Workers Compensation weekly benefits have been cut off?
If you have been told that your workers compensation weekly benefits have been cut off, then contact Walker Law Group immediately!
We pride ourselves on being legal experts in the areas of workers compensation and personal injury.
We have Accredited Specialists, which means that the Law Society has recognized that they possess great knowledge and experience in these areas.
We have fought against giant insurance groups and can use this experience to give you the best chance of having your weekly payments maintained or reinstated.
With over 20 years of experience in these practice areas, we can confidently say that we know how insurance companies assess your claim.
If you have been contacted regarding your weekly benefits being cut off, then you must act now and contact Walker Law Group Compensation Lawyers to ensure that the information you have been provided is accurate.
Section 39 of the Workers Compensation Act 1987 (NSW)
Section 39 of the above act addresses the cessation of weekly payments for workers compensation claims after 5 years. The section states that a worker is not entitled to any further weekly payment after an aggregate period of 260 weeks in which weekly payments have been made have passed. It does not matter whether or not these 260 weeks are consecutive. This section does not apply if the injured worker in question has an injury, which equates to a permanent impairment of more than 20%. As per section 65 of the Act, an approved medical specialist assesses this degree of impairment through a medical assessment. However, even if a worker does have a permanent impairment of more than 20% they would need to qualify for continuing payment under section 38 of the Act.
In recent months, the ICNSW (icare) Scheme Agents have been contacting injured workers who may have reached this 260-week threshold and have advised them that they must be assessed to determine whether or not they meet the 20% degree of permanent impairment that may make them eligible for further payments.
A brochure containing misleading information is being sent to the injured workers. This brochure advised the injured workers that their weekly payments would be stopped unless they visit the nominated specialist to have their degree of impairment assessed. Along with the fact that this brochure is misleading, it also fails to provide vital information about the “one assessment” barrier, which applies in these cases.
Workplace Injury Management and Workers Compensation Act 1998 (NSW)
This abovementioned “one assessment” barrier is outlined in section 322A of the Workplace Injury Management and Workers Compensation Act 1998 (NSW). This section states that there can only be one assessment made of the degree of permanent impairment of an injured worker. It also states that the medical assessment certificate that is provided following this assessment is the only medical assessment certificate that will be considered in relation to any further medical disputes regarding the degree of permanent impairment that occurred as a result of the injury suffered by the worker. Therefore, a medical dispute in relation to permanent impairment of an injured worker can only be assessed once and cannot be referred for any further assessment if a medical assessment certificate has already been provided.
Although a medical assessment certificate can only be issued once, section 327 of the Act allows a party to appeal a medical assessment. Certain criteria must be met in order to make an appeal. The grounds of appeal include:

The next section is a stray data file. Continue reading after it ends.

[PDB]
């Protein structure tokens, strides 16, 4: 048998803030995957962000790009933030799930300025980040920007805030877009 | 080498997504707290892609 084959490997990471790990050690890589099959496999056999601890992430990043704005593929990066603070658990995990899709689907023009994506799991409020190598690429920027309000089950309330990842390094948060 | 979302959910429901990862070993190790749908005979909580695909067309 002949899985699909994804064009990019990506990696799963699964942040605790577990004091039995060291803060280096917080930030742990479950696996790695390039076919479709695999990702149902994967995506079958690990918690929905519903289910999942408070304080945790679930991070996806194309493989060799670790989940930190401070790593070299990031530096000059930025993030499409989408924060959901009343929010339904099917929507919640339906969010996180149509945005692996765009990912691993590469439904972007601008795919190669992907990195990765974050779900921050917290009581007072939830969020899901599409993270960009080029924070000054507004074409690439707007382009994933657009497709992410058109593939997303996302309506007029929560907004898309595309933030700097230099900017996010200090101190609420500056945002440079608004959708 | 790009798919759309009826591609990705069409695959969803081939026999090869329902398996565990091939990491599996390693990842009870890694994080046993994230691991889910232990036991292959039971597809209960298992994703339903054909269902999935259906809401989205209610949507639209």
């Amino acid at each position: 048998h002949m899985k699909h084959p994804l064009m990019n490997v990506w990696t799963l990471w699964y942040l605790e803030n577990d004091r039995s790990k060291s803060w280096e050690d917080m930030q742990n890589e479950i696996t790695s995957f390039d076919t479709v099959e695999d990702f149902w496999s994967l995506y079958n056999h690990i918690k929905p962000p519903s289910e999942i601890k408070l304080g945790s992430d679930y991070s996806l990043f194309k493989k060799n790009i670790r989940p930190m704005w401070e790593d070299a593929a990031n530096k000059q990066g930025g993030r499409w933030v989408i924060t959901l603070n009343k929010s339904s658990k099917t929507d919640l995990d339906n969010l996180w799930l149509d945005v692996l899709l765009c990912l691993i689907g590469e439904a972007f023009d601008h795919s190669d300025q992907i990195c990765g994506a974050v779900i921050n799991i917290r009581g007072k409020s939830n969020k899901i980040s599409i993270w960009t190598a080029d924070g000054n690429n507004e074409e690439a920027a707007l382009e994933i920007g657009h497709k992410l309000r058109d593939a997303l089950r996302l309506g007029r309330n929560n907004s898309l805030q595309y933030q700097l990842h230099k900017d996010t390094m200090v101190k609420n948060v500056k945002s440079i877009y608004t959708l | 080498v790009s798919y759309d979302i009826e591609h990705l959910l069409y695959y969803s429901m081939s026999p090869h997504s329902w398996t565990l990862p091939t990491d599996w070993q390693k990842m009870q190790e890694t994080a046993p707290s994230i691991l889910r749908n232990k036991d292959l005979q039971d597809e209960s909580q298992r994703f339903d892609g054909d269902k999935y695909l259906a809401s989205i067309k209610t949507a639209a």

- Deterioration of the worker’s condition resulting in an increased degree of permanent impairment; or
- The introduction of new, relevant information that was not reasonably available at the time of the first medical assessment; or
- The assessment is proven to have been based on incorrect criteria; or
- The medical assessment certificate contains a demonstrable error.
If your situation matches one or more of the above criteria, then you have grounds to appeal your medical assessment certificate. An appeal is made by application to the Registrar. Time limits do apply for applications to appeal. For example, if you are appealing on the basis of c) or d) above, you must make an appeal within 28 days of the medical assessment. Medical assessments that have been the basis of a determination under section 66A of the Workers Compensation Act 1987 (NSW) cannot be appealed at all, so it important that you make an application to appeal before a determination is made. Due to these time limits and the limitation presented by section 322A of the Workplace Injury Management and Workers Compensation Act 1998 (NSW), it is crucial that you contact one of the specialised lawyers at Walker Law Group as soon as possible.
What you need to know about your Workers Compensation rights
It is important for injured workers to understand their rights when it comes to making a workers compensation claim. Injured workers should seek independent legal advice to find out more about the assessment process for permanent impairment.
In order to understand your legal rights, you should contact Walker Law Group.
It is important to get the right advice, the first time you need it because, in many situations, you will only have one chance to make a claim. You only have one opportunity to have your degree of permanent impairment assessed so deciding to do this is not a decision to take lightly. The results of your assessment may potentially mean the end of your workers compensation payments.
That is why it is imperative that you contact Walker Law Group to learn about the process of having an assessment made. The compensation lawyers at Walker Law Group are passionate about providing legal advice for workers compensation matters.
Contact us now to arrange a consultation on 1300 363 013 or email us at email@example.com.